After five consecutive quarters of declines, the national industrial vacancy rate remained steady at 1.5 per cent in Q2. Vancouver’s vacancy rate was 0.8 per cent, Toronto’s was 0.9 per cent and Montreal’s was 1.7 per cent, while Calgary’s rate dropped by 290 basis points year-over-year to 1.7 per cent.

“Because of the length of time it takes to entitle land and develop industrial product, and the limitation of available land, we can’t build it fast enough in order to meet the demand,” said MacKenzie.

“Notwithstanding that there are some headwinds with the economy and interest rates and the potential for a recession to be coming up that could put a little pressure on the demand side from occupiers, the scarcity of product is so rampant that we don’t see it as a risky place at this stage of the game.

“It’s still a very healthy market and it’s healthy to be an investor in that space right now.”

Industrial vacancies are expected to rise modestly but will remain landlord-favourable over the next few years, the report states.

Industrial rents continue to rise

IMAGE: Alan MacKenzie, JLL Canada's chief executive officer. (Courtesy JLL)

Alan MacKenzie, JLL Canada’s chief executive officer. (Courtesy JLL)

Industrial rents continued to rise at an exponential rate across the country. Average asking net rents hit $12.11, a 17 per cent increase year-over-year, after expanding 14.4 per cent in Q1. While Canada’s three largest markets continued to expand 20 per cent and more year-over-year, Calgary and Winnipeg entered double-digit territory with rents increasing 11.6 and 10.4 per cent, respectively.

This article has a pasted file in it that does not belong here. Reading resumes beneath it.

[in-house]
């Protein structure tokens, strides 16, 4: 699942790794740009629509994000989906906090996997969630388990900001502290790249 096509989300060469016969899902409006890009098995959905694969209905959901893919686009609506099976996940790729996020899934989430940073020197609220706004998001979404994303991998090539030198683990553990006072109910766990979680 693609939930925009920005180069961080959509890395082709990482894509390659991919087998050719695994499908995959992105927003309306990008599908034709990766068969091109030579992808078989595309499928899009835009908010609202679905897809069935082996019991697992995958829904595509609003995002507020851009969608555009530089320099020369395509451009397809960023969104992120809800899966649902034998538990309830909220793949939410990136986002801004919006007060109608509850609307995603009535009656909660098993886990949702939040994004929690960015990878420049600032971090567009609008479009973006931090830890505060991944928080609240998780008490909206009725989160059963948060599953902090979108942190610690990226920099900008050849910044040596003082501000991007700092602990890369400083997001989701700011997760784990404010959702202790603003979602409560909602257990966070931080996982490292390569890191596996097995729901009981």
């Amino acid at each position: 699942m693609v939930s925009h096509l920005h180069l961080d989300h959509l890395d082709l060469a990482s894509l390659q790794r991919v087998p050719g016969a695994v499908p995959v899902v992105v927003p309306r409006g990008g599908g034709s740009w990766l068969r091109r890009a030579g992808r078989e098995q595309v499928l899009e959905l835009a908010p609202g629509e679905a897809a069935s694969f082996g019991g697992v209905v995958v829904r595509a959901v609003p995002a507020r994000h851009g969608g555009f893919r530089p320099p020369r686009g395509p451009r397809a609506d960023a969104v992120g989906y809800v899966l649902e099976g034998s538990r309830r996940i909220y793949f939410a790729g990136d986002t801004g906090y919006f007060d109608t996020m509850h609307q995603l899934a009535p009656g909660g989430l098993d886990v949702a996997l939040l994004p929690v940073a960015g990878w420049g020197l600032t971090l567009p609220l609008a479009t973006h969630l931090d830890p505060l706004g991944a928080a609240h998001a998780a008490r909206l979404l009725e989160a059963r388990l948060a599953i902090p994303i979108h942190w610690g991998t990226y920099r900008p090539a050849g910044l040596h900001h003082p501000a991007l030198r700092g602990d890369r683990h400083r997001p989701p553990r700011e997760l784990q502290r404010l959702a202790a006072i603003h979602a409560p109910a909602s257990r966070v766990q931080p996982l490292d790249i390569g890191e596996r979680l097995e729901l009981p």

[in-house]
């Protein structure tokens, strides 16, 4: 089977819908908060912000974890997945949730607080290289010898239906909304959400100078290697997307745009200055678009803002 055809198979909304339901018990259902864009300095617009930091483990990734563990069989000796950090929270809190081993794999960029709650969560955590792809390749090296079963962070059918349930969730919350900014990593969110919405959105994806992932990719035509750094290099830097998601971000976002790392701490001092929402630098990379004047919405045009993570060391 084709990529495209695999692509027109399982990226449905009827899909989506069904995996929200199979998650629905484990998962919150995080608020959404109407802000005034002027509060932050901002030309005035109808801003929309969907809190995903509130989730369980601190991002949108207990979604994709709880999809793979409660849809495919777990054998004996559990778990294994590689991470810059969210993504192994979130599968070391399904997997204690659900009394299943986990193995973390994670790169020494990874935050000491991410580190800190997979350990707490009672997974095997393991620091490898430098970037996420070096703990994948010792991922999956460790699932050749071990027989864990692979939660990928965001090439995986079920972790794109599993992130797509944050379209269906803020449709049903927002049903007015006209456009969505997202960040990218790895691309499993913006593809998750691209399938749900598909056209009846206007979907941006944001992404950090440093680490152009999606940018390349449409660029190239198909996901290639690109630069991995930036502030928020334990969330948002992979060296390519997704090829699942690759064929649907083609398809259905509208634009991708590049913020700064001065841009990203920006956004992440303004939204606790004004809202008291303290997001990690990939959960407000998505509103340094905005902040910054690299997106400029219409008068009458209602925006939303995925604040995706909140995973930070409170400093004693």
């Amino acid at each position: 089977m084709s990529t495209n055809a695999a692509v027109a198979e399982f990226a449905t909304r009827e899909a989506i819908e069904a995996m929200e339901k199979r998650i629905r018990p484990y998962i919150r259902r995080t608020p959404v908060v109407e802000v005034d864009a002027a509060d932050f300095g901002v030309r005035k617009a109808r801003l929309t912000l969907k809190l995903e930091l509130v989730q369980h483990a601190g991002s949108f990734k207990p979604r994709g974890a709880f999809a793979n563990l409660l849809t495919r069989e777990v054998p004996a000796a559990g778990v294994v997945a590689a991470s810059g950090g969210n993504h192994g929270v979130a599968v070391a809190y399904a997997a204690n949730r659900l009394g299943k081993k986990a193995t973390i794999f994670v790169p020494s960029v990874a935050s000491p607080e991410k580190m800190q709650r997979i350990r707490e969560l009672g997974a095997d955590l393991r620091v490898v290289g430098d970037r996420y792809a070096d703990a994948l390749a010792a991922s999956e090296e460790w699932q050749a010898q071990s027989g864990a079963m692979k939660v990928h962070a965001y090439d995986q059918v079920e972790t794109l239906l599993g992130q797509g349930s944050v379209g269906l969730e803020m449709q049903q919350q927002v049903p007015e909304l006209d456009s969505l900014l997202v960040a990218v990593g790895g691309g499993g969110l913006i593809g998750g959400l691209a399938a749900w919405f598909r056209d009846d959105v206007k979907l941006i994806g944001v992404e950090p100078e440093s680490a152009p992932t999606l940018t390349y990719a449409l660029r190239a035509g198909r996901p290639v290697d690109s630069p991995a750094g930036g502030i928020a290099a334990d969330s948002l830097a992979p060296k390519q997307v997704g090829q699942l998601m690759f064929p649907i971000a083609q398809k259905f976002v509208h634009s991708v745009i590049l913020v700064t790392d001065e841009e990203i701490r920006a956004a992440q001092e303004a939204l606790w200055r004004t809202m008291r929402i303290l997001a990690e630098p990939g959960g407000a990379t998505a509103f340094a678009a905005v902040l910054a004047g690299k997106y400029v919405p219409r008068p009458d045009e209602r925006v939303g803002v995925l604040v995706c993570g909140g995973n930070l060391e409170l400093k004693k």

Southwestern Ontario had a surprisingly large and unanticipated 41.2 per cent year-over-year industrial rent increase.

“Land is less expensive in Southwestern Ontario so the overall production costs of building there are less than it would be in the Greater Toronto Area and developers are able to pass along those cost savings with slightly lower rental rates than the GTA,” said MacKenzie.

“We’re also seeing more and more Toronto-based investors and developers buying land in Southwestern Ontario and developing industrial product to try and take advantage of that demand and opportunity.”

MacKenzie expects rents to continue to increase for the next couple of years as supply trails demand.

Industrial transactions reached $4.1 billion in Q2 – a 58 per cent increase over the five-year quarterly average – though not quite as high as the all-time high of $5.3 billion in Q1. Pricing was at an all-time high with an average of over $242 per square foot.

More than 11 million square feet of industrial projects were started in the second quarter. Total space under construction was almost 48.4 million square feet, a five-million-plus-square-foot increase quarter-over-quarter.

Retail has rebounded

Canada had harsher and longer COVID-19 lockdowns than many other countries, which created wealth as people saved more money since there were fewer places to spend it.

Now that lockdowns are over, people are spending money on restaurants, entertainment and experiential retail, as well as clothing and shoes as more workers return to offices.

Accelerating wage growth and record lows in unemployment suggest people will keep spending, but high inflation and rising interest rates may curb discretionary purchases.